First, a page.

When I think about life-changing things I’ve bought over the years, the list is pretty small. A laptop. My first smartphone. The robot vacuum that’s saved me literally hundreds of hours of cleaning time. But perhaps the best thing I’ve ever bought has to be an ebike.
I bought my first ebike in 2019 shortly after returning from a week-long trip to Dallas. My wife was there to take her board exams and since I was newly self-employed, I tagged along to blog and try out my side hustles in another city.
After she was done with her exams, we spent a day exploring the city on a Jump Bike – one of those electric bikeshare systems that you can rent using your phone. We ended up biking about 9 or 10 miles, saw a huge swath of the city, and didn’t even break a sweat. It was my first time using an ebike – and it completely changed the way I thought about bikes and what they could do as a mode of transportation, not just for cyclists like myself, but for everyone.
My first ebike might be the best purchase I’ve ever made. Here are five reasons why.
A Real Car Replacement Tool For Everyone
I’m a cyclist – or at least I consider myself a cyclist. I’ve never owned my own car (the one car we do have is my wife’s car). When I want to get around somewhere, 99% of the time, I hop on two wheels and pedal my way there.
Here’s the thing though. I definitely bike more than the vast majority of people. Most people put in just a few miles of biking each year and most of it is probably recreational biking. I put in literally thousands of miles on my bike each year. As much as I like to tell people to try replacing some of their car commuting with a bike, the fact is, most people simply aren’t in a position – physically or mentally – to do that.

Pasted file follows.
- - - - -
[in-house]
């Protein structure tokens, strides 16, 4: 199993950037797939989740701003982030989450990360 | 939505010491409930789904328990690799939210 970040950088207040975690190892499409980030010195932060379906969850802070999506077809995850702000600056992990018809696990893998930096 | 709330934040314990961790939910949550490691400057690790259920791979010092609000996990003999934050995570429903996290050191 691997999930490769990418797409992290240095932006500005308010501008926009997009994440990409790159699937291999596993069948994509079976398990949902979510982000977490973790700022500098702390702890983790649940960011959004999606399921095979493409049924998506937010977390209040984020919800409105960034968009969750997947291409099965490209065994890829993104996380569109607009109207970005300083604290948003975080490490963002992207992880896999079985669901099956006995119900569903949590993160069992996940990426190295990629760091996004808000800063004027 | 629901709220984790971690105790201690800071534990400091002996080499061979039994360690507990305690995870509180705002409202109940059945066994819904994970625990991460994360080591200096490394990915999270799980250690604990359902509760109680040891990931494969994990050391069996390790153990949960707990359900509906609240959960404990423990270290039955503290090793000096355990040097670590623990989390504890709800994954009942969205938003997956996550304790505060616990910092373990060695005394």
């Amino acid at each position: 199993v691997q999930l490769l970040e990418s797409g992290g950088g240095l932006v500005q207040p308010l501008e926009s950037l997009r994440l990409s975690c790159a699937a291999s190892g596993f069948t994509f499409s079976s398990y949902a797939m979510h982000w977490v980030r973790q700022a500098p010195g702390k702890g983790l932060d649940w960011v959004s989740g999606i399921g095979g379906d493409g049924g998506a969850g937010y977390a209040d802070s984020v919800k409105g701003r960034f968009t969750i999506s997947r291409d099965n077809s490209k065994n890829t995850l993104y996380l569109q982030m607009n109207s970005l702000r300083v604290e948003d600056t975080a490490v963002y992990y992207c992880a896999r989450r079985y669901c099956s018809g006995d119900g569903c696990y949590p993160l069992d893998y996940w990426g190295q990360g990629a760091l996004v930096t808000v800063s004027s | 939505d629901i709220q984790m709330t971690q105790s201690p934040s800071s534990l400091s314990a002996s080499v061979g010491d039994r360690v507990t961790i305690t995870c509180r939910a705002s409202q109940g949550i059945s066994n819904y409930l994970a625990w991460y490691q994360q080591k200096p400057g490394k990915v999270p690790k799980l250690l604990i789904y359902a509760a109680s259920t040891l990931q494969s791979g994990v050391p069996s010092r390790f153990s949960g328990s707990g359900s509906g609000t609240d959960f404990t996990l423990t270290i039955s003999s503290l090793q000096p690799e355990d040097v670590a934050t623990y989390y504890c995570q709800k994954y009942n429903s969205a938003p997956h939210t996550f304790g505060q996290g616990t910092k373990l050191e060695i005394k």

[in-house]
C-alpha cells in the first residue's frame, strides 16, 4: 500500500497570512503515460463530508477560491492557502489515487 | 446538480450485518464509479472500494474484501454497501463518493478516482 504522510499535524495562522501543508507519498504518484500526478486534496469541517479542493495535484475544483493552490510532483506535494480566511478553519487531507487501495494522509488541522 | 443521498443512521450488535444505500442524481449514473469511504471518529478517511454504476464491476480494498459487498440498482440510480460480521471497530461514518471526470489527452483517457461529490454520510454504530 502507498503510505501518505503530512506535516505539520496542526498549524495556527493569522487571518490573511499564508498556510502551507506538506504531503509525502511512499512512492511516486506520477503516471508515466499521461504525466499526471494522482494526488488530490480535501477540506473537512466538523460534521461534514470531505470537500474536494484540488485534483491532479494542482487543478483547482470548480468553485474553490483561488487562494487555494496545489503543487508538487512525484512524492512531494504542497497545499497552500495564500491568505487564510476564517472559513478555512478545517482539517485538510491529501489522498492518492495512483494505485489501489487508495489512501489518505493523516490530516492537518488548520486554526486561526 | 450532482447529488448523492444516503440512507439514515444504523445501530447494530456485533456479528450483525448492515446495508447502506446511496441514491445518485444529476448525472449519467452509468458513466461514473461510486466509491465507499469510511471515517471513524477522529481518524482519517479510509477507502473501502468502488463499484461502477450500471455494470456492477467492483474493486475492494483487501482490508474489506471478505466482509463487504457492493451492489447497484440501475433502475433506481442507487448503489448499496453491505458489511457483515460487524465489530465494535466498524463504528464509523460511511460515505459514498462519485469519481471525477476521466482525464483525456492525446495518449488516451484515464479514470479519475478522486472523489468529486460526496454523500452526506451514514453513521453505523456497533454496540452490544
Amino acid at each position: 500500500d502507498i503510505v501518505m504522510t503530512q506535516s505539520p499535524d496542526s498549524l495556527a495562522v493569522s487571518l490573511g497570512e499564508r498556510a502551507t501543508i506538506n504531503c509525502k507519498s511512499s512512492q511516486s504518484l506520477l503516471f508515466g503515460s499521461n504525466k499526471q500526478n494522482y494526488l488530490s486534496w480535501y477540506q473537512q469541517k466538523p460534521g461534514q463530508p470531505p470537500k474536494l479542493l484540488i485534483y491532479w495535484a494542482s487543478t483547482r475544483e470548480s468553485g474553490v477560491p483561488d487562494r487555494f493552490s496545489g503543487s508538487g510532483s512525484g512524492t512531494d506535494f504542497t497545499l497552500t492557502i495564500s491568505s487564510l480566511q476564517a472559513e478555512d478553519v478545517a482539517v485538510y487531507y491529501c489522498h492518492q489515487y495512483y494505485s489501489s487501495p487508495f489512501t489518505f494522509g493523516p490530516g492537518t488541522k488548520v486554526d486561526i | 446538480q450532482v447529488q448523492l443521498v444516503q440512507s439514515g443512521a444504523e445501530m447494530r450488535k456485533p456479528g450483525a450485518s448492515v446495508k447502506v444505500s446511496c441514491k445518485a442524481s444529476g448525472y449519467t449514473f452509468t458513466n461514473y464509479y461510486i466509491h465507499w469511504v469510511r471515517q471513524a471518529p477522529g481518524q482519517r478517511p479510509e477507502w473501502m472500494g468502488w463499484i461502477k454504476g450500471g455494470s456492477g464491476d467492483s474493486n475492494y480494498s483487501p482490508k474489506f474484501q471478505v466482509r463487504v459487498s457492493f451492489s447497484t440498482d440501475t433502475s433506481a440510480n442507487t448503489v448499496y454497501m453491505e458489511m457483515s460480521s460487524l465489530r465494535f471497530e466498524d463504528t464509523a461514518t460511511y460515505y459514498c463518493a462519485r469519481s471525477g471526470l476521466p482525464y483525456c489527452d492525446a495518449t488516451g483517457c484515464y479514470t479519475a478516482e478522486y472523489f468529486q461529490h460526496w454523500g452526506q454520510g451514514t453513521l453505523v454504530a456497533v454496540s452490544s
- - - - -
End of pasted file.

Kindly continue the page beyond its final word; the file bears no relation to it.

An ebike completely changes the game. Friction is the biggest barrier to getting started with anything. And the biggest barrier with biking is the fact that it requires some physical exertion. It can be a hurdle to get over that initial hurdle. An ebike, on the other hand, is so easy to use and requires so little work that it’s really not that difficult to get someone who isn’t a strong biker to start using an ebike.
The first step to replacing a car is actually replacing the car. And doing that means getting over that initial friction of putting yourself on a bike. When you know that the pedaling part isn’t going to be difficult, it gets much easier to start using a bike to get around.
They Can Cover Huge Distances
Bikes are amazing tools because of how they can shorten the travel time between two points, and in turn, open up more of your world. I’ve found that for most people, 20 minutes is about the maximum distance you can walk comfortably without feeling like it’s too far to walk. That’s about 1 mile on foot.
Adding a bike into the mix dramatically increases the distance you can travel in the same amount of time. In general, I’d say that if you can travel 1 mile on foot, you can probably travel 3 miles on a bike using about the same energy. That’s a huge increase in the distance you can travel.
To get an idea of how much more distance you can cover, compare the two circles below. The smaller inner circle shows the approximate area you can cover on foot within 20 minutes. The second larger circle shows how much area you can cover on a bike in about the same amount of time. For a city like Minneapolis, where I live, a bike can get you almost anywhere in Minneapolis from downtown in 20 minutes or less.
An ebike increases your circle even more. If a regular bike can take you 3 miles in 20 minutes without exerting much energy, an ebike can take you more than double that distance – somewhere between 6 and 7 miles in about 20 minutes (ebikes can travel about 20mph without requiring you to exert much energy, if any).
Take a look at how big the circle gets with an ebike. It’s pretty astounding.
In a city like Minneapolis (where I live), an ebike essentially makes the entire city within reach for me. Not only that, depending on where I am, I can get to most of St. Paul and even get to some of the first ring suburbs – all within 20 minutes.
*Of course, some factors will slow down your travel time – these distances are measured as straight lines, and not all travel options allow you to go in a straight line. Still, I think it gives a good, general idea of how much ground you can cover on foot, with a bike, and with an ebike.
Maintenance Costs Are Far Lower Compared To A Car
We’ve gone over how far you can travel with an ebike, which, in short, is pretty incredible. Maintenance, however, is something that you have to think about.